Under the TRIPS Agreement, the right holder making an application for suspension of clearance of the goods to the Customs administration is required to provide “adequate evidence” to satisfy the customs administration that there is prima facie an infringement of the intellectual property right.


D. Right to Examination of Goods and Supply of Information:


Rules 8, 9 and 10 contain provisions for examination of goods by the right holder, supply of information to the right holder and supply of information to the importer, respectively. Rule 8 empowers the Commissioner to allow the right holder/importer to examine the goods, the clearance of which has been suspended, and to provide representative samples for examination, testing and analysis to assist in determining whether the goods are pirated, counterfeit or otherwise infringe an intellectual property right. Rule 9 enables the right holder to seek information such as the name and address of the importer and such additional relevant information regarding the consignment which has been suspended. Similarly, Rule 10 enables the importer to seek information relating to the right holder. However, these provisions are to be applied without prejudice to the protection of confidential information, thereby ensuring that sensitive information regarding the importer or the right holder is not disclosed.


E. Disposal of Infringing Goods:


Rule 11 provides for the disposal of infringing goods. This rule is applicable where upon determination by the Deputy Commissioner of Customs/Assistant Commissioner of Customs, it is found that the goods detained or seized have infringed intellectual property rights, and have been confiscated under Section 111(d) of the Customs Act, 1962 and no legal proceedings are pending in relation to such determination. The said authority in such cases can destroy the goods under official supervision or dispose them outside the normal channels of commerce after obtaining ‘no objection’ or concurrence of the right holder. Rule 11 raises major concerns for the importer since the disposal of goods by the Customs authority amounts to a final determination of the rights, and the only remedy is to seek monetary compensation from the right holder.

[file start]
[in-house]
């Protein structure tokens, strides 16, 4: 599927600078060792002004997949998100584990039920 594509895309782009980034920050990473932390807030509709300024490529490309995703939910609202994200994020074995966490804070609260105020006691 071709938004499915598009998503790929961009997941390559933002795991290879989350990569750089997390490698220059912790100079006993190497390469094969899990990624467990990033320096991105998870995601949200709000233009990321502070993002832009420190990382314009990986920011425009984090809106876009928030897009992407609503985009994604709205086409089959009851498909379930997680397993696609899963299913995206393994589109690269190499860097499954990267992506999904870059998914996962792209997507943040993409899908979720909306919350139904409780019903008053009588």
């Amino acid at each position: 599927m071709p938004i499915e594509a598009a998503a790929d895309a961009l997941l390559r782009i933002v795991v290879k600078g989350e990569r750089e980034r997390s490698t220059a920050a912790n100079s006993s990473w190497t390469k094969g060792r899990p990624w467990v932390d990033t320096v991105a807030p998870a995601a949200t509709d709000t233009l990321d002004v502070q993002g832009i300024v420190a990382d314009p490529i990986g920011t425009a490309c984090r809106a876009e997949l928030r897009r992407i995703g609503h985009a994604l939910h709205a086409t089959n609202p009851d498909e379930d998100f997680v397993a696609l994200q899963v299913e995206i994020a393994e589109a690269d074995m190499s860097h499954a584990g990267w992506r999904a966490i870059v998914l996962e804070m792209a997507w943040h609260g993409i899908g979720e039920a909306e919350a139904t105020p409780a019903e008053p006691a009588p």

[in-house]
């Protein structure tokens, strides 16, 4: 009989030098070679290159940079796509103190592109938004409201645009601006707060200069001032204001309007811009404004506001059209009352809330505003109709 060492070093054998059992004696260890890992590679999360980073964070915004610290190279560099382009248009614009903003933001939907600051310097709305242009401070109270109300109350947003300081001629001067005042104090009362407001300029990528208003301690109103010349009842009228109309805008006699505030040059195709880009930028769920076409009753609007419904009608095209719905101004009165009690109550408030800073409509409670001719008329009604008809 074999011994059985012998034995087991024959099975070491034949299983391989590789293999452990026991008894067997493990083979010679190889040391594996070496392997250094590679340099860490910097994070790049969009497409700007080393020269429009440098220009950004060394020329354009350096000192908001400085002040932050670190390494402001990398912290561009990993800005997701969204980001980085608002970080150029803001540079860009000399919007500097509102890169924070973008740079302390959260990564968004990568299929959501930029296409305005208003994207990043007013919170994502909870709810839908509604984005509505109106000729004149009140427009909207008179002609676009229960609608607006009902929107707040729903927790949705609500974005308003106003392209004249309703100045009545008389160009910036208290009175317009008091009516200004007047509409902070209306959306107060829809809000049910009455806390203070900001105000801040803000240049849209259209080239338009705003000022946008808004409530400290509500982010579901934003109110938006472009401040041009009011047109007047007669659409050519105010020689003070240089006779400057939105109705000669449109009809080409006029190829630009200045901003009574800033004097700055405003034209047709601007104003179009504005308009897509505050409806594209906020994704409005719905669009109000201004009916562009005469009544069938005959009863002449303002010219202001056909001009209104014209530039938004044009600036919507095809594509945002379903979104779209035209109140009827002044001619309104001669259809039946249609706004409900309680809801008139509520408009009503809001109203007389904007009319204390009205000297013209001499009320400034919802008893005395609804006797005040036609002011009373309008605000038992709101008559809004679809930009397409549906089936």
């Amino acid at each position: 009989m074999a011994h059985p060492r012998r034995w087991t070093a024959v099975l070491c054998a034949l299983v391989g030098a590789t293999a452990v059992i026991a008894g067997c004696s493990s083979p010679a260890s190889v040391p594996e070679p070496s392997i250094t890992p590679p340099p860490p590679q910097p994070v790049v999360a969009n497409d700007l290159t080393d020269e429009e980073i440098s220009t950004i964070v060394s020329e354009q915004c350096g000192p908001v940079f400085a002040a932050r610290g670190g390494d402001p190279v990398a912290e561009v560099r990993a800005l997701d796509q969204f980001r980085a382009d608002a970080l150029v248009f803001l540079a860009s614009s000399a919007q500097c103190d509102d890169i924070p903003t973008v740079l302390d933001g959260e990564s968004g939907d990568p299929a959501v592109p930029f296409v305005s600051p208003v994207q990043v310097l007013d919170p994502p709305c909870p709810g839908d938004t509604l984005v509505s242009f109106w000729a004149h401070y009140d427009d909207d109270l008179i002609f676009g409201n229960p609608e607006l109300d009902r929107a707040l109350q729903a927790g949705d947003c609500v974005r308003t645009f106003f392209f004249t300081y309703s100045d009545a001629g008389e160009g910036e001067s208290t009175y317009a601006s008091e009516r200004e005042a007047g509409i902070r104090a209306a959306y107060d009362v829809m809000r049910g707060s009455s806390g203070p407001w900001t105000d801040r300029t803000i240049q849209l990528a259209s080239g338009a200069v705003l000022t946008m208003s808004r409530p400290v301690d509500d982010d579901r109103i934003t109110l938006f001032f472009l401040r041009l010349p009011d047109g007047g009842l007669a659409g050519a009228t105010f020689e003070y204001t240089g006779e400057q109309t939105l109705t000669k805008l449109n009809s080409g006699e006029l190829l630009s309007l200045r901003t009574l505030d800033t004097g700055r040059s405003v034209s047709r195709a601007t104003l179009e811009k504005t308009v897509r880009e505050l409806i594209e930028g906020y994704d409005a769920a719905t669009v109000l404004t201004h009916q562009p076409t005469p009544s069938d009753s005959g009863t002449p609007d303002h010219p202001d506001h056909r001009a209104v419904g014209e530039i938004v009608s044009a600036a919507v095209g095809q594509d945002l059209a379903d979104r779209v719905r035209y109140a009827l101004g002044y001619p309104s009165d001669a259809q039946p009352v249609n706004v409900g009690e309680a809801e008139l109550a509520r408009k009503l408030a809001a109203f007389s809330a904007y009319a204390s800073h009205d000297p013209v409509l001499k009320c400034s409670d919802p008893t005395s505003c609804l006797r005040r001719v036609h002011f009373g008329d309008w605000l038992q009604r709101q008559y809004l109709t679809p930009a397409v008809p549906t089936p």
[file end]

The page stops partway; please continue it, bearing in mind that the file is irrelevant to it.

 Customs Circular 41/2007:


Central Board of Excise and Customs has issued a circular No. 41/2007 dated 29-10-2007 which apart from explaining various provisions of Intellectual Property Rights (Imported Goods) Enforcement Rules, 2007, in border security measure, place detailed procedure for electronic registration of the notice by the Right Holders. Salient features of the Circular 41/2007:-

• On- line recordation as a trade facilitation measure.

• 110% of value of goods Bond amount and 25% of bond value as BG- uniformity.

• Recordation valid for 5 years (extendable thereafter on payment of fees).




A. The Ram Kumar Patent Saga


This litigation involves a patent granted to Mr. Soma Sundaram Ram Kumar on a “Mobile telephone with a plurality of SIM cards allocated to different communication networks”. Mr. Ram Kumar sought to enforce the patent rights against a number of multinational and national importers including Hansum India, Samsung and Micromax.


Mr. Ram Kumar filed an application in the Chennai Patent office on March 4, 2002 containing 4 claims and 12 drawings and was allotted Patent Application No. 161/MAS/2002 which was granted in 2008. Mr. Ram Kumar, then filed an application under Rule 3 of the Intellectual Property Rights Intellectual Property Rights (Imported Goods) Enforcement Rules, 2007. Mr. Ram Kumar filed an application on December 8, 2008 with the Officer of Commissioner of Customs under the Customs Notification No. 47/2000 read with Circular No. 41/2007 Customs Circular dated 29.10.2007 called the Instructions for Implementation of Intellectual Property (Imported Goods) Enforcement Rules, 2007.